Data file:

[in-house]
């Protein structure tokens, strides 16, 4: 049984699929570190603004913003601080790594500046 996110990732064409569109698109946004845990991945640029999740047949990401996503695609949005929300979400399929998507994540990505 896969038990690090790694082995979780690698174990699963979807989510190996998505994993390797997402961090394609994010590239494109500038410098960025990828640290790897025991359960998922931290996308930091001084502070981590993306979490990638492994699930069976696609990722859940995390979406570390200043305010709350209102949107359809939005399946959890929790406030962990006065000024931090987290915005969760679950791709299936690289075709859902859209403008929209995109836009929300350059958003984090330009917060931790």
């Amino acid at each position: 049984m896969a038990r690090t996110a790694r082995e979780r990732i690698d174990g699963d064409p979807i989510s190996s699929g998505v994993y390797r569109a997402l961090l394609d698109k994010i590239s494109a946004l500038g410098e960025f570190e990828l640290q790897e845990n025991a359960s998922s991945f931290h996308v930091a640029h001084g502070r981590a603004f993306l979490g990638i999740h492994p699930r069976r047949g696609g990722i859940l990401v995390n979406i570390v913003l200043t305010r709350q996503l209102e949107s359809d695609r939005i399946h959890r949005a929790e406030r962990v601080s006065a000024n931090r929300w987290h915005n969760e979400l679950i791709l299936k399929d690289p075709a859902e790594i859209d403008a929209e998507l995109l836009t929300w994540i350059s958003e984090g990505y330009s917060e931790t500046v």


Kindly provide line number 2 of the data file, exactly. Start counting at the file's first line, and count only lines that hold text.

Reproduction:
């Protein structure tokens, strides 16, 4: 049984699929570190603004913003601080790594500046 996110990732064409569109698109946004845990991945640029999740047949990401996503695609949005929300979400399929998507994540990505 896969038990690090790694082995979780690698174990699963979807989510190996998505994993390797997402961090394609994010590239494109500038410098960025990828640290790897025991359960998922931290996308930091001084502070981590993306979490990638492994699930069976696609990722859940995390979406570390200043305010709350209102949107359809939005399946959890929790406030962990006065000024931090987290915005969760679950791709299936690289075709859902859209403008929209995109836009929300350059958003984090330009917060931790």